Sit in front of a blank wall (if possible) so that the background behind you isn't cluttered or distracting.
Position the camera close enough to you so that things beside you aren't visible. A picture or window behind you might be OK, if the lights behind the camera don't bounce off glass back into the camera. If you don't have a blank wall, stretch a plain blanket or sheet behind you.
If you normally wear make-up, wear a bit more than usual.
Have the documents in front of you -- the job description, the resume and/or application you submitted, the names and job titles of the people interviewing you (plus any notes you have about them), examples of your work (with URLs, if appropriate), and anything else that you may need during the interview.
The best thing to do is to do some test runs, particularly if you are at home for the interview.
During the Interview...
Final tips to consider, whether you are on your web camera or at a facility:
The camera is your "eye contact" with the interviewer(s). Look directly at the camera not at your computer screen when you are answering the question. Try to mentally imagine the interviewer is behind the camera lens.
Be aware of the transmission delay (about a half second). Pause for the interviewer to comment.
Be yourself. You should speak naturally, and think of the interviewer(s) as sitting across the table from you.
Keep the microphone muted if no one is speaking. Try not to shuffle papers, drum fingers, or make unnecessary noise distractions near the microphone as any of these issues may cause the camera to shift to the site of the noise and they will co.
Avoid too much body motion as this may create blurry or jumpy images at the receiving end.
Have family members and friends out of the house during the time the appointment is scheduled so you have no distractions. This can go for barking dogs and nosy cats as well.
Turn off your cellphones and any other regular phone ringers to avoid other noisy interruptions.
Dress professionally from head to toe. In other words, don’t think that just because you are sitting at your desk and can only be seen from the chest up that it is OK to have on shorts or worse, just your underwear. It has happened, and it can be very embarrassing – you jump up to grab something forgetting you are on web cam... Don’t let this happen to you!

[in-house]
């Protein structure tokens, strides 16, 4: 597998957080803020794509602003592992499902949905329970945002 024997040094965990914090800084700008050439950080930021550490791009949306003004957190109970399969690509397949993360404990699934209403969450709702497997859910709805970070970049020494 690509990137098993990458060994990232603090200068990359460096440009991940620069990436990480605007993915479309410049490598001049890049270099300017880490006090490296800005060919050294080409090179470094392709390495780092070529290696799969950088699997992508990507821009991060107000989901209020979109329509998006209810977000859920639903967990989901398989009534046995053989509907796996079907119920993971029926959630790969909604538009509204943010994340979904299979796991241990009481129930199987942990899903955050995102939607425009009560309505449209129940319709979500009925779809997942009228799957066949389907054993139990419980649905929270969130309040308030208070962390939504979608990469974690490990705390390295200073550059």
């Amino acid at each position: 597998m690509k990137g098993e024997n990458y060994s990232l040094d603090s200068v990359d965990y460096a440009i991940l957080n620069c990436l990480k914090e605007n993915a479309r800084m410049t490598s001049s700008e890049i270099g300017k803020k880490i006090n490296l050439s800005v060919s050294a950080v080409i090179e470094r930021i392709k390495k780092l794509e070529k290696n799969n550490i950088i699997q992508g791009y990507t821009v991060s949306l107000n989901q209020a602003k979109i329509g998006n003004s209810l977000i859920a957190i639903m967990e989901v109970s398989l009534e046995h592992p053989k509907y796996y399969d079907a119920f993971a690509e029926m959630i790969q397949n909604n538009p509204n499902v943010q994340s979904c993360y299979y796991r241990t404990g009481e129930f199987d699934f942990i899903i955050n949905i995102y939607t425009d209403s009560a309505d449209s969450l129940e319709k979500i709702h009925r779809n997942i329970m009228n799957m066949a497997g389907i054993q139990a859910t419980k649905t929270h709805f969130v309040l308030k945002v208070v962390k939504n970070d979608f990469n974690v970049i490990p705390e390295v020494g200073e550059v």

Keep your resume and a copy of the job description, plus any other documents you may need, spread out in front of you for easy reference.
Questions to Ask at the End of the Interview
Just as for a "real" interview, you need to collect important information at the end of the interview so that you know what you may expect and so you can stay in touch appropriately.
If you don't already know, ask for the name, job title, and email address of everyone who interviewed you. You need the email addresses so you can send your thank you notes (below).
Be sure you have the correct spelling of names and email addresses. Cindy Smith could be Cindi Smyth or some other unique spelling. Don't be afraid to confirm the spelling if you aren't sure.
Ask about the next steps in their hiring process. Will another interview be scheduled? When will you know about the next interview, if there is one?
Ask who is the person who will act as your main contact now. This is the person you will stay in touch with as the rest of the hiring process progresses (or not). Again, be sure to have the correct spelling of their name. Also ask for the preferred contact method, phone or email, and the appropriate phone number or email address.
These questions are very easy to forget to ask, and then you are unable to continue the rest of the process smoothly (and professionally).
Promptly Send Your Interview Thank You Note(s)
Immediately after the interview, send your thank you email to each person. Don't send the same email to everyone. Make each message unique and perfect (no typos or misspellings!) because they will very likely be shared as the hiring process continues.
Video-based interviews can pop up for candidates at all levels, but are more expected for mid-level professional positions, technical positions, and telecommuting jobs. If one comes up for you, just follow the easy strategies above and you will be a natural.
Laura DeCarlo is recognized as the career industry’s ‘career hero’ making a difference to both job seekers and career professionals as the founder of Career Directors International. She possesses 11 top-level certifications in resume writing, career coaching, and career management; 7 first place resume and job placement awards; and has written three books on interviewing and job search including Interview Pocket RX, Interviewing: The Gold Standard, Resumes for Dummies,and Job Search Bloopers. Follow Laura on Google+ and Twitter at @careerhero.